Lithuanian army commander Arvydas Pocius Presidential Inauguration 2009-07-28. Dalia Grybauskaite and Arvydas Pocius. Source: Kapeksas,Wikimedia Commons.
In March 2015, the Lithuanian government reinstated conscription, which had previously been suspended in 2008. Each year between 3,000 and 3,500 men aged 19 to 26 years are to be enlisted in the military for nine months. Recently, the government has moved to increase the annual number of conscripts next year to between 3,500 and 4,000. The proposal, drafted by the Ministry of Defense, is likely to pass in the parliament. After all, in 2015, the majority of conscripts were volunteers. Over 2,000 volunteers have signed up this year, making the mandatory enlistment almost unnecessary. An opinion poll commissioned by the Ministry of Defense found that 68 percent of respondents support the reintroduction of conscription. 75 percent said they would approve if a close relative decided to join the military.
Political leaders, including President Dalia Grybauskaitė and Defense Minister Juozas Olekas, justified the reinstatement of conscription by the need to “enhance and accelerate army recruitment” given “the current geopolitical environment”. They were referring, of course, to Russia. The Russian-Ukrainian conflict, heightened tension between Russia and the West, Baltic airspace and maritime incursions by the Russian military, espionage incidents, and other provocations amplified fears that Lithuania could be the next target of the Kremlin. As a result, in the recent years, threats emanating from Russia have dominated the State Security Department’s annual reports on the “Assessment of Threats to National Security”. Lithuanians chose to take measures such as reintroducing conscription to send a signal to the Kremlin.
A recent opinion poll indicated that 55.5 percent of Lithuanians considered Russia a threat, while less than one-third believed it was not. Around the same time, a Lithuanian NGO Civil Society Institute published a study titled “Civic Empowerment Index”, which revealed that 57 percent would join the military forces in order to defend the country. This number was nearly double that of 2005, when Lithuanians felt safe after joining NATO and given relatively stable relations with Russia. Such findings show a correlation between the perceived threat to national security and the readiness to defend the country. Lithuanians are considerably more determined to join the armed forces during times of peril.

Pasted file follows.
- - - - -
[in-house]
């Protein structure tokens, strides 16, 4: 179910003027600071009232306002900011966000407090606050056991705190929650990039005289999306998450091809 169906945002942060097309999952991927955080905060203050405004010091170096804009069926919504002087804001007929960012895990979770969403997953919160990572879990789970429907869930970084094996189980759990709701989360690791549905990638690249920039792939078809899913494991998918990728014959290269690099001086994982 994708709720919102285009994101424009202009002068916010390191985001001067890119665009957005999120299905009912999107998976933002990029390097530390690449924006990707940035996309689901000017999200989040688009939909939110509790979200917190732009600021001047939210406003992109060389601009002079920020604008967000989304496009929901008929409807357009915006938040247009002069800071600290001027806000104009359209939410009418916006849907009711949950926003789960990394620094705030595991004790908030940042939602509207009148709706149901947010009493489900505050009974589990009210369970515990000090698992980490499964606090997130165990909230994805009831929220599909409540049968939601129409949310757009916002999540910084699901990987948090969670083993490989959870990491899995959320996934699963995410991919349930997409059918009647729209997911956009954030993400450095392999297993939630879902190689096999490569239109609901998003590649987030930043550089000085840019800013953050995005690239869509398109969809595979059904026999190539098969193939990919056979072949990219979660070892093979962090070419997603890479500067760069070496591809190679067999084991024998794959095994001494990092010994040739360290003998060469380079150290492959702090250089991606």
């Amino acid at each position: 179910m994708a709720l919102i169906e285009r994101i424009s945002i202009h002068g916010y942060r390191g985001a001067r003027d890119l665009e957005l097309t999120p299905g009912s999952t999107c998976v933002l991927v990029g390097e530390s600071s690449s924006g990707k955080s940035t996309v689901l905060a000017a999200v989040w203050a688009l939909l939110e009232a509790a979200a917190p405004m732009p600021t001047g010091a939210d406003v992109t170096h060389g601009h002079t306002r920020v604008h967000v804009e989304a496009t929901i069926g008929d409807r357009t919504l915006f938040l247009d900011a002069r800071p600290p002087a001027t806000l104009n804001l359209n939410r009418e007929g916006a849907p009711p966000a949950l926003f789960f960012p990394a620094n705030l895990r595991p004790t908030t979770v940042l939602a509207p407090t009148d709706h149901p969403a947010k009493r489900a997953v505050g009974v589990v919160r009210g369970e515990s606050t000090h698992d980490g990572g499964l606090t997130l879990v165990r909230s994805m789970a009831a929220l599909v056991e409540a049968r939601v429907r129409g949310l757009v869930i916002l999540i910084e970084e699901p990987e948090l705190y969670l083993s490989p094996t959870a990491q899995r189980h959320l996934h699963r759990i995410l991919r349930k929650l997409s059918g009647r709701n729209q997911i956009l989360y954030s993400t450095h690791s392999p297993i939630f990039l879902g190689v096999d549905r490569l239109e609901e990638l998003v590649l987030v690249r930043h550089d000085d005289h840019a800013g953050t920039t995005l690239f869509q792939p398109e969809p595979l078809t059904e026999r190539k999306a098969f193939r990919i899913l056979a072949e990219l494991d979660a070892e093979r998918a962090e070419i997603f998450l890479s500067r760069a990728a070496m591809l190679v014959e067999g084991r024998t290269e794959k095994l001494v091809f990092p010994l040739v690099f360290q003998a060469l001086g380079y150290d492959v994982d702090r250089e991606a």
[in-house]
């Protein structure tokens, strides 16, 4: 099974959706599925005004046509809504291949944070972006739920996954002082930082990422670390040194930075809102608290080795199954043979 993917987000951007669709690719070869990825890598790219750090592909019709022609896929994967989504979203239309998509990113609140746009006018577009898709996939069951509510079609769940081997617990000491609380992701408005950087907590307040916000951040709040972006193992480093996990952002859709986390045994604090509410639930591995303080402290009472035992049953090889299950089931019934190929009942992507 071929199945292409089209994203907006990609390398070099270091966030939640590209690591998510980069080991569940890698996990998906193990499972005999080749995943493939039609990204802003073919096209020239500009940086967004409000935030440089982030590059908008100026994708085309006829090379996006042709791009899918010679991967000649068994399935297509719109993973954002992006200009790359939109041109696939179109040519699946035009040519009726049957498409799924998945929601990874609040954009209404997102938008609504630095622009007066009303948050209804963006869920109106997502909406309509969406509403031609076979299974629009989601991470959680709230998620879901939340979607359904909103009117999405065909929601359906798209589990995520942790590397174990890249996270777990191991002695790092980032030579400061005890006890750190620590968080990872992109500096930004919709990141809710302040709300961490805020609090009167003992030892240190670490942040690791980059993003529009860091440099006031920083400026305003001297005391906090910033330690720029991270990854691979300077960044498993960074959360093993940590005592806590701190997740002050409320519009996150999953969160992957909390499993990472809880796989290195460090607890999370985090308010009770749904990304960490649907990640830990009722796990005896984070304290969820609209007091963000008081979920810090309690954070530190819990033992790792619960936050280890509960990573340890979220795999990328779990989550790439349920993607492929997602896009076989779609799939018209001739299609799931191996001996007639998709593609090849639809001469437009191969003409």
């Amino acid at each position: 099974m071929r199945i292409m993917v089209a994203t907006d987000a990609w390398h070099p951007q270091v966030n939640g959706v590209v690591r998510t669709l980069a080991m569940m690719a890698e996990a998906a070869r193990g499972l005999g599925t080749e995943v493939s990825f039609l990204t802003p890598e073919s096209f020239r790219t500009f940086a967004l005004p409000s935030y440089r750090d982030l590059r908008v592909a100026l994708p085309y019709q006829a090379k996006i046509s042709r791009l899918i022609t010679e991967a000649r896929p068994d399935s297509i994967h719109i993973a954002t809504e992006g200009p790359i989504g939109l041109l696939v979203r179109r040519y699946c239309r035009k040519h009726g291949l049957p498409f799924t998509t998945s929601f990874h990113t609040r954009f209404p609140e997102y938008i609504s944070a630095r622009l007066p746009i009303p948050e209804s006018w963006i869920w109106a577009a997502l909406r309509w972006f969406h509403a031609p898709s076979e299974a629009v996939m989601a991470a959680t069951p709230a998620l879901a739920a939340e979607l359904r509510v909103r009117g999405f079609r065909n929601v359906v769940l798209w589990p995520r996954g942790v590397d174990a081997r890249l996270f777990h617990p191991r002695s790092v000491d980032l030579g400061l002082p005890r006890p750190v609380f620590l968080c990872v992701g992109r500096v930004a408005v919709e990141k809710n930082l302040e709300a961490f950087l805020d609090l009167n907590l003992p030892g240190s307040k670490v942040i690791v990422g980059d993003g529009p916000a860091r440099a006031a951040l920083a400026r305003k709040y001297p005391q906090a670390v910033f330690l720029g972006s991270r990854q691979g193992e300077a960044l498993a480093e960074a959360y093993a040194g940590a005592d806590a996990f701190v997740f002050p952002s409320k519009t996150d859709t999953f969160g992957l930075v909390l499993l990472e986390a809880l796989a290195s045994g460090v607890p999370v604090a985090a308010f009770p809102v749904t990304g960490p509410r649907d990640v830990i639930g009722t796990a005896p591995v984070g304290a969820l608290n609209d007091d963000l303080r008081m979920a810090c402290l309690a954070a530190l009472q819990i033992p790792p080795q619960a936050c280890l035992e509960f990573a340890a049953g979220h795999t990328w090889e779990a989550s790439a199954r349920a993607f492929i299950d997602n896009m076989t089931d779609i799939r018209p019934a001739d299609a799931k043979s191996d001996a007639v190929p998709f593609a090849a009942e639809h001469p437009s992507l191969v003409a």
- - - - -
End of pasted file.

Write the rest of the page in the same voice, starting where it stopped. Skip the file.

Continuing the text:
Source: The Civil Society Institute (“Civic Empowerment Index 2014”)
Military service and national identity
The importance of the perceived threat from Russia indicates that Lithuanians are generally not joining the military for pragmatic reasons such as a good salary, postponement of work or college, and social guarantees. Instead, they appear to be joining out of patriotism. Indeed, Lithuanian patriotism should not be underestimated. Throughout history it has played a significant role in state and nation building in Lithuania. It is an intrinsic part of the national identity. Furthermore, Lithuanian patriotism developed in resistance movements against the Russian Empire and Soviet Union. It is easily triggered by a renewed threat from Putin’s Russia today.